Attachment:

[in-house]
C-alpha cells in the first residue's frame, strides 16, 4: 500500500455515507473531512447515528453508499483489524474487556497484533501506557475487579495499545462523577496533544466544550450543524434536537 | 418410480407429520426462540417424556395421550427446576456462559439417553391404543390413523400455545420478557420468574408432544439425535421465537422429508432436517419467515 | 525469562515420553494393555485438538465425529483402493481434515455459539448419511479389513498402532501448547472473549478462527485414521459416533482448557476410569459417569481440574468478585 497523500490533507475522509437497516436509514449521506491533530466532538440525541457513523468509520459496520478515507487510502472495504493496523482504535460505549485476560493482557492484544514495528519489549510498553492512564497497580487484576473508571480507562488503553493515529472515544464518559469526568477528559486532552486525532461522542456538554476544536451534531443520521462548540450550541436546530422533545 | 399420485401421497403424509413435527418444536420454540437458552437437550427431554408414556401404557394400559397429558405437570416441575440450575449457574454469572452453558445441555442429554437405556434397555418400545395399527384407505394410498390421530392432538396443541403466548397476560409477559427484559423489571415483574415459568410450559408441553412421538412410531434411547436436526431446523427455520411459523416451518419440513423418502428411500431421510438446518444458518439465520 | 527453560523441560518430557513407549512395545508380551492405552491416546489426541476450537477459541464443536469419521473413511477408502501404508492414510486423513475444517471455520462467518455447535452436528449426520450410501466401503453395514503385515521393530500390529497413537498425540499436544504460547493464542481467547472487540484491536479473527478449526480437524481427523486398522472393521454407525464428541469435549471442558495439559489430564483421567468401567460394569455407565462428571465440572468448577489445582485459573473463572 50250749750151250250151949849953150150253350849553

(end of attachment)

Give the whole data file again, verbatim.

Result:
[in-house]
C-alpha cells in the first residue's frame, strides 16, 4: 500500500455515507473531512447515528453508499483489524474487556497484533501506557475487579495499545462523577496533544466544550450543524434536537 | 418410480407429520426462540417424556395421550427446576456462559439417553391404543390413523400455545420478557420468574408432544439425535421465537422429508432436517419467515 | 525469562515420553494393555485438538465425529483402493481434515455459539448419511479389513498402532501448547472473549478462527485414521459416533482448557476410569459417569481440574468478585 497523500490533507475522509437497516436509514449521506491533530466532538440525541457513523468509520459496520478515507487510502472495504493496523482504535460505549485476560493482557492484544514495528519489549510498553492512564497497580487484576473508571480507562488503553493515529472515544464518559469526568477528559486532552486525532461522542456538554476544536451534531443520521462548540450550541436546530422533545 | 399420485401421497403424509413435527418444536420454540437458552437437550427431554408414556401404557394400559397429558405437570416441575440450575449457574454469572452453558445441555442429554437405556434397555418400545395399527384407505394410498390421530392432538396443541403466548397476560409477559427484559423489571415483574415459568410450559408441553412421538412410531434411547436436526431446523427455520411459523416451518419440513423418502428411500431421510438446518444458518439465520 | 527453560523441560518430557513407549512395545508380551492405552491416546489426541476450537477459541464443536469419521473413511477408502501404508492414510486423513475444517471455520462467518455447535452436528449426520450410501466401503453395514503385515521393530500390529497413537498425540499436544504460547493464542481467547472487540484491536479473527478449526480437524481427523486398522472393521454407525464428541469435549471442558495439559489430564483421567468401567460394569455407565462428571465440572468448577489445582485459573473463572 50250749750151250250151949849953150150253350849553